6 large eggs
2 cups granulated sugar
1 TBS vanilla
1 1/2 cups all purpose flour
1 tsp baking powder
1 tsp sea salt

Preheat the oven 350. Grease a 9x13 pan with butter.  I add a parchment sheet too to make it easy to lift out the brownies after they have cooled a bit in the pan.

Melt the chocolate chips and butter in a double boiler.  Remove from the heat and set aside to cool slightly.

In a separate bowl, mix together the eggs and sugar.  Mix the melted chocolate and vanilla into the egg mixture. (mix with by hand with a wooden spoon, never use an electric mixer for brownies)  Add the flour, baking powder, salt and mix well.

Pour into the prepared pan and bake in the preheated oven for 50-55 minutes or until a toothpick inserted in the middle comes out with just a few moist crumbs.

Remove from oven and let cool before cutting.  Dust with powdered sugar if desired.

Makes 24 brownies




Wednesday, February 3, 2016

Inspiration | Southampton Cottage

Last week when I was at the library with Charlie, I picked up a stack of old House Beautiful magazines and stumbled on this charming Southampton cottage featured in the April 2014 issue (designed by Justine Cushing).  I have always loved Colefax and Fowler's Bowood chintz (it was a contender when we re-did our bedroom a few years ago).   The entire cottage is covered in this fabric along with what look like gray painted walls (actually source says they are Ben Moore Linen White),  layers of white linen on windows and pretty touches of blue and white throughout.  Throw in a beautiful collection of antiques, a little rattan here and there and you've got yourself a perfect little getaway.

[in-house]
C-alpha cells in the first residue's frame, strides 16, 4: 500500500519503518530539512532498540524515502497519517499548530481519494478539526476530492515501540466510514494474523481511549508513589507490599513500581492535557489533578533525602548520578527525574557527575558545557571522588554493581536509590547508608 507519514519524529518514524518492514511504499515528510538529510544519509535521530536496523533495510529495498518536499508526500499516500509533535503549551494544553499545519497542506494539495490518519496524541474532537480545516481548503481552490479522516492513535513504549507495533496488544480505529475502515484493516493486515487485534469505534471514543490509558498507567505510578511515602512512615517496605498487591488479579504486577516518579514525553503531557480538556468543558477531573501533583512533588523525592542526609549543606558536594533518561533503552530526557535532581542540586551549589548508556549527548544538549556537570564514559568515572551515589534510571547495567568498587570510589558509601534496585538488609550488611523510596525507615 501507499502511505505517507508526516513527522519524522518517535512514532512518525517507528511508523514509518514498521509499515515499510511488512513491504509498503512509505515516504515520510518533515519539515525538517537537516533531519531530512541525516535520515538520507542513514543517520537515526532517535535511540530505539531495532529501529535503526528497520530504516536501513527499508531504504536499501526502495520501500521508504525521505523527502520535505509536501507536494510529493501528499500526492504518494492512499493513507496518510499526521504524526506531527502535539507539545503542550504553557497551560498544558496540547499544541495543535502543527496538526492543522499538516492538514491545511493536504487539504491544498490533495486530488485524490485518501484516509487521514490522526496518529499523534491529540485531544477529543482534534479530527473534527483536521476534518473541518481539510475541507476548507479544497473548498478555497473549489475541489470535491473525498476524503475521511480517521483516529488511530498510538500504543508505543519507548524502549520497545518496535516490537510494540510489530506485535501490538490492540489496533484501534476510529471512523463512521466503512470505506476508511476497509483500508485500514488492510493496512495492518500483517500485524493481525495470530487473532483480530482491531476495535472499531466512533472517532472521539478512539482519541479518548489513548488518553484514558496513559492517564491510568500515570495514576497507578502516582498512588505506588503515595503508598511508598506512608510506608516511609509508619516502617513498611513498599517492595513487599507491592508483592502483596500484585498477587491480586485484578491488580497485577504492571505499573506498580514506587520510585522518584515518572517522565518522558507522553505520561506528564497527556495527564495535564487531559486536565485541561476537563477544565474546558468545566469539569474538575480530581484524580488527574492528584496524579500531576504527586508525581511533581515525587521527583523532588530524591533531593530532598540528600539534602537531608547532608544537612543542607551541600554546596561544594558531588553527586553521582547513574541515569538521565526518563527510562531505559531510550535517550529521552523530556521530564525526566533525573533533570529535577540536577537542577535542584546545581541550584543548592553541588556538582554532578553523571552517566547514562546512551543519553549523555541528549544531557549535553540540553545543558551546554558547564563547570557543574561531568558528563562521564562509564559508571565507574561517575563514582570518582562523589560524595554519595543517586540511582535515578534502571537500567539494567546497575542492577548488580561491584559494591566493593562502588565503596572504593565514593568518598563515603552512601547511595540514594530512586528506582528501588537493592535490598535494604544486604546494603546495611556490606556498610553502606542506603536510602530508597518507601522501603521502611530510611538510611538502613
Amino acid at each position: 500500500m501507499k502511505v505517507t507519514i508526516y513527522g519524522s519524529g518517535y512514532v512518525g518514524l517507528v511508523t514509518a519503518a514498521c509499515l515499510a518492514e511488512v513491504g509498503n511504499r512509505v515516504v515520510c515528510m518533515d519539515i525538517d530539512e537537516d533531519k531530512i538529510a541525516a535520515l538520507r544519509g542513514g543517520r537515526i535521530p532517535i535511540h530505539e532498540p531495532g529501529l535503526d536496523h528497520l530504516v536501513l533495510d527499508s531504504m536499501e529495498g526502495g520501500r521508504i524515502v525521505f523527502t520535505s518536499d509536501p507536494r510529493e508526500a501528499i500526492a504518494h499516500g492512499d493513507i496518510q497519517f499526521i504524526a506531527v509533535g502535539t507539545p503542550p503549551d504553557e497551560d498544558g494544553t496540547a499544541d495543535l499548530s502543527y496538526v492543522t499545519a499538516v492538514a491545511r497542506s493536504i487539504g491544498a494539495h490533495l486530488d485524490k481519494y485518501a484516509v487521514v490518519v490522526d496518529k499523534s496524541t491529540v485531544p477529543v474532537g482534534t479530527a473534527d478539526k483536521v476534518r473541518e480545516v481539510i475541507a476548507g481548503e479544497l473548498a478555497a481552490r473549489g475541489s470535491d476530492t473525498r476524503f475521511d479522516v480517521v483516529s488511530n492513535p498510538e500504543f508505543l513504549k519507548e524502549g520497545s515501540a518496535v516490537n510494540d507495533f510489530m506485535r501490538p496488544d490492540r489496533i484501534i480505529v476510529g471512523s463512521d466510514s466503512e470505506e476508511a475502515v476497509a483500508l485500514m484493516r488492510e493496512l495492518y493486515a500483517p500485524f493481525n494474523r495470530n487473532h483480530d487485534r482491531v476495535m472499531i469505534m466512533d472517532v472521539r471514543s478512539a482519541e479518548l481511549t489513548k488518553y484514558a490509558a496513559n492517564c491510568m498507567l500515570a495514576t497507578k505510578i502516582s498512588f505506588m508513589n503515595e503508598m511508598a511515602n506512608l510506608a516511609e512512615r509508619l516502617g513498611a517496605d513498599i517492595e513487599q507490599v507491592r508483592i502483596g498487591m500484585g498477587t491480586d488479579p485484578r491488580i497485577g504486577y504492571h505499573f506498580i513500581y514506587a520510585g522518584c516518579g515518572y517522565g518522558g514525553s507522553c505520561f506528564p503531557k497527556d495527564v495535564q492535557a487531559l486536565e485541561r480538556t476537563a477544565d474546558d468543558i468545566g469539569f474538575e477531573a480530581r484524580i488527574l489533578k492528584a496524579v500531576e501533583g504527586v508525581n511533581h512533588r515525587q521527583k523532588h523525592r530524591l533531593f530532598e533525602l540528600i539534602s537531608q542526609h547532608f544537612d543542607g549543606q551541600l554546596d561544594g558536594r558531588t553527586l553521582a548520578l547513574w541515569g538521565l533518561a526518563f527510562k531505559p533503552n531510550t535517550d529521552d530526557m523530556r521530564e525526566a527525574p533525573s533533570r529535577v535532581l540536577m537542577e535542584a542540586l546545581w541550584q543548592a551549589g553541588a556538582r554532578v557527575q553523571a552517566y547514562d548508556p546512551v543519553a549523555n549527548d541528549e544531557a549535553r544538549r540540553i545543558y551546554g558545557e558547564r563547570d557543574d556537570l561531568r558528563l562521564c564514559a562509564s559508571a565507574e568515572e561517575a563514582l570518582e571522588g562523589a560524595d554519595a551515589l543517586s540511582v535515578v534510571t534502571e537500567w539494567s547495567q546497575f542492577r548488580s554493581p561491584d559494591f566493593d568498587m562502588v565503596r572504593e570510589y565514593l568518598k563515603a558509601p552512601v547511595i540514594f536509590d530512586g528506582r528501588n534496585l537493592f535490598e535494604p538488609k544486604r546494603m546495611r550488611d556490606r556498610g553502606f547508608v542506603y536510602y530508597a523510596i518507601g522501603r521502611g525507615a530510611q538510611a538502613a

It was great timing to find this gem since I'm in the midst of creating a decorating plan for Jimmy's office.  It has been on my house project to-do list for several years.  I think I've held back on finishing it because it needs new carpet and the thought of clearing out the 3 closets in there and temporarily relocating the furniture is just too tempting to put off and that's exactly what I've done.  The other issue is committing to textiles.  I have about 3, maybe 4, different scenarios for this space.  To wallpaper or not? Patterned fabric covered lampshades (a current obsession of mine.  more on that soon) or not?  Slipcovers for chairs? Roman shade fabric or bamboo?  Since it is the last room in our home for me to "finish" I can't help but consider so many options (Sister Parish top to bottom, Lee Jofa Althea paired with classic ticking, or now I'm reconsidering Bowood). Beautiful textiles are my weakness and often (almost always) my starting point when decorating for clients.  Since this will be it for me for some time when it comes to designing a fabric scheme from scratch for a room of my own, I'm savoring it.    Jimmy's office is connected to our master bedroom (which is all green, white and blue) but I work in it often as well.   I know it isn't very manly for an office to have florals, but it connects with our bedroom and it's a place I use in equal measure, so I think a little floral is ok.